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dc.contributor.authorUnnsteinsson, Elmar
dc.date.accessioned2019-09-26T00:08:00Z
dc.date.available2019-09-26T00:08:00Z
dc.date.created2017-10-28 23:19
dc.date.issued2017
dc.identifieroai:philpapers.org/rec/UNNAGT
dc.identifierhttps://philpapers.org/rec/UNNAGT
dc.identifier.urihttp://hdl.handle.net/20.500.12424/616459
dc.description.abstractGricean intentionalists hold that what a speaker says and means by a linguistic utterance is determined by the speaker's communicative intention. On this view, one cannot really say anything without meaning it as well. Conventionalists argue, however, that malapropisms provide powerful counterexamples to this claim. I present two arguments against the conventionalist and sketch a new Gricean theory of speech errors, called the misarticulation theory. On this view, malapropisms are understood as a special case of mispronunciation. I argue that the Gricean theory is supported by empirical work in phonetics and phonology and, also, that conventionalism inevitably fails to do this work justice. I conclude, from this, that the conventionalist fails to show that malapropisms constitute a counterexample to a Gricean theory.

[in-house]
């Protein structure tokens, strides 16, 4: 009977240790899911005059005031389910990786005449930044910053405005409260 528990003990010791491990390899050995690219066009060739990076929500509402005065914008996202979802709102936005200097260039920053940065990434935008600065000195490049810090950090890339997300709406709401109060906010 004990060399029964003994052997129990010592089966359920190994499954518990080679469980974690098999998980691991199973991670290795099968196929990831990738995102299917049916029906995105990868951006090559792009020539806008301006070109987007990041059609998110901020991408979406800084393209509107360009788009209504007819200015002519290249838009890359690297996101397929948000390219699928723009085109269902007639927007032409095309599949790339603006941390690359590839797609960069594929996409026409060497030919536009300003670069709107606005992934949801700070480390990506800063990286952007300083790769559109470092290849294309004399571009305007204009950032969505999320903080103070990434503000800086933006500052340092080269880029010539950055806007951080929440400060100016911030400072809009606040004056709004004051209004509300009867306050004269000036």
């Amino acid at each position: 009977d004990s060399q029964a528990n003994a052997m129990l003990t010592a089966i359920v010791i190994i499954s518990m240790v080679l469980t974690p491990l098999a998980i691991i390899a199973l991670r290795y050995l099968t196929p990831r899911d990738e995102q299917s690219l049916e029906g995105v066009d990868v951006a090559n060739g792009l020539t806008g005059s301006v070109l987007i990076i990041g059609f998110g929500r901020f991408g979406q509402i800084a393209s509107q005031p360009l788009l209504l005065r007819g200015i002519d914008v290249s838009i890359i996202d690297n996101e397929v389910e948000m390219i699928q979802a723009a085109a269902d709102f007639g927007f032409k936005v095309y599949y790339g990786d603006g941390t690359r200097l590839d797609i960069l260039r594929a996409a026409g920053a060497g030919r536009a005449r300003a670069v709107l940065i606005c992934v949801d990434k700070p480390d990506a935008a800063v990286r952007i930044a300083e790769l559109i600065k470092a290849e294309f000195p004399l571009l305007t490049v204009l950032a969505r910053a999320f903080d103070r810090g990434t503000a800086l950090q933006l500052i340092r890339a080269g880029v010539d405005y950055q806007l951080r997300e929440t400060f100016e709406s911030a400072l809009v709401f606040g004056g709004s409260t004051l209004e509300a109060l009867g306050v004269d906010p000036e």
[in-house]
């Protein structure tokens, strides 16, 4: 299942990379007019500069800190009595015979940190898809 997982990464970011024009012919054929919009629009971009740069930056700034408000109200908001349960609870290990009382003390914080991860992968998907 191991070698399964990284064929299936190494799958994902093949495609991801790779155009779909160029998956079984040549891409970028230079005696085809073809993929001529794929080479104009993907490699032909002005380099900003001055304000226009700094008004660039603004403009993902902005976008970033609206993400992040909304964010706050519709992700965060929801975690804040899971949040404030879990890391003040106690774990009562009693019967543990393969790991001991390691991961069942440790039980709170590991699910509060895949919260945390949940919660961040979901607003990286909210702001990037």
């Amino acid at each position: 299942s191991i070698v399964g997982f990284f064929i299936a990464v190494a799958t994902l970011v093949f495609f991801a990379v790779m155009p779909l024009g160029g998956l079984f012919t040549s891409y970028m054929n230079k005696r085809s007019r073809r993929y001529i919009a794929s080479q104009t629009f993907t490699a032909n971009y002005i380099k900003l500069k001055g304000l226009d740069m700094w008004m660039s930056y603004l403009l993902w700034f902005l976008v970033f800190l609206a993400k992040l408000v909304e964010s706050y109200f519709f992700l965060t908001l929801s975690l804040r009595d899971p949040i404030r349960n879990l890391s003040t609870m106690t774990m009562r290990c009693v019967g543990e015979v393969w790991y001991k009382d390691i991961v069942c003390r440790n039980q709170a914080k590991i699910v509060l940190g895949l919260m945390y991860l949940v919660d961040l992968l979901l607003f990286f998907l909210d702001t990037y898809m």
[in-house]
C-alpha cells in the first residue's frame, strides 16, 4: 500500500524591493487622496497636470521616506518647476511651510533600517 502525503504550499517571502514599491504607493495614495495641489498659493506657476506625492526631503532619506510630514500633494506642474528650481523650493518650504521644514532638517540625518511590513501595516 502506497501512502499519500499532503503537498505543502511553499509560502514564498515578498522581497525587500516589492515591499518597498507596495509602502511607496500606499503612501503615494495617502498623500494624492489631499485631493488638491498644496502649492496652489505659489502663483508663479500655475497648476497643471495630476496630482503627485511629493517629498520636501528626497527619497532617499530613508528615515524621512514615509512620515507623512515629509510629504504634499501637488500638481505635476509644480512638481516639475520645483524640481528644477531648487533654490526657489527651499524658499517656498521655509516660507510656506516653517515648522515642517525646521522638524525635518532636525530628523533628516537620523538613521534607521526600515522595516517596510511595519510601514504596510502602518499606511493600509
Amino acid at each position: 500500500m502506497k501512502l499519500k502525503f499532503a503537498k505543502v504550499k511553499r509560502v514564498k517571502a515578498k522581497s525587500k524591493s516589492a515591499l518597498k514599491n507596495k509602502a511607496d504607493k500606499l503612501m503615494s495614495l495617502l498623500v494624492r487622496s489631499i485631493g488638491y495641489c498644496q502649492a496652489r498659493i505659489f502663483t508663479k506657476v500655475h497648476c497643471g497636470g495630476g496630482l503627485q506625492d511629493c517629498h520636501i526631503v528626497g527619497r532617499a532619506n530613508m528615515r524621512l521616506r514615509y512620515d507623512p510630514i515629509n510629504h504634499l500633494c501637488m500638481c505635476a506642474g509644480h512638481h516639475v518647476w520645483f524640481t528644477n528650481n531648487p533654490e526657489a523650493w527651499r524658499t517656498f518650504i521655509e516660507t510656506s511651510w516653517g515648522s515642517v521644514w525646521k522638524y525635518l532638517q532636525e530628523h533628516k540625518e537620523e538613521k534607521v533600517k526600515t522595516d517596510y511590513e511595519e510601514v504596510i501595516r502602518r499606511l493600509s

dc.languageen
dc.language.isoeng
dc.subjectPhilosophy
dc.titleA Gricean Theory of Malaprops
dc.typeinfo:eu-repo/semantics/article
ge.collectioncodeGA
ge.dataimportlabelOAI metadata object
ge.identifier.legacyglobethics:11839831
ge.identifier.permalinkhttps://www.globethics.net/gel/11839831
ge.lastmodificationdate2017-10-28 23:19
ge.lastmodificationuseradmin@pointsoftware.ch (import)
ge.submissions0
ge.oai.exportid53
ge.oai.repositoryid4212
ge.oai.streamid1
ge.setnameGlobeEthicsLib
ge.setspecglobeethicslib
ge.linkhttps://philpapers.org/rec/UNNAGT


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